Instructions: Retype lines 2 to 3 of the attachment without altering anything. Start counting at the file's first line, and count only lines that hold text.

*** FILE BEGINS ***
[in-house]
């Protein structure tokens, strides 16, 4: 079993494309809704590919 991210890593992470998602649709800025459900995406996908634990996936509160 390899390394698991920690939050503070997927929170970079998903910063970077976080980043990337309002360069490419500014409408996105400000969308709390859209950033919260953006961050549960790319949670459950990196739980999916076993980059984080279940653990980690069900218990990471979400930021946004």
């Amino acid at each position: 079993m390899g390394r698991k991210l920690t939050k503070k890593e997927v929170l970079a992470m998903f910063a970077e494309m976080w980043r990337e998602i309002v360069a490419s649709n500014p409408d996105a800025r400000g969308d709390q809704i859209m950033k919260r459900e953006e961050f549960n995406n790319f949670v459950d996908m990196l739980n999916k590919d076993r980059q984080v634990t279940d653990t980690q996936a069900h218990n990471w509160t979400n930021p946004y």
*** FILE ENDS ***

């Protein structure tokens, strides 16, 4: 079993494309809704590919 991210890593992470998602649709800025459900995406996908634990996936509160 390899390394698991920690939050503070997927929170970079998903910063970077976080980043990337309002360069490419500014409408996105400000969308709390859209950033919260953006961050549960790319949670459950990196739980999916076993980059984080279940653990980690069900218990990471979400930021946004």
């Amino acid at each position: 079993m390899g390394r698991k991210l920690t939050k503070k890593e997927v929170l970079a992470m998903f910063a970077e494309m976080w980043r990337e998602i309002v360069a490419s649709n500014p409408d996105a800025r400000g969308d709390q809704i859209m950033k919260r459900e953006e961050f549960n995406n790319f949670v459950d996908m990196l739980n999916k590919d076993r980059q984080v634990t279940d653990t980690q996936a069900h218990n990471w509160t979400n930021p946004y």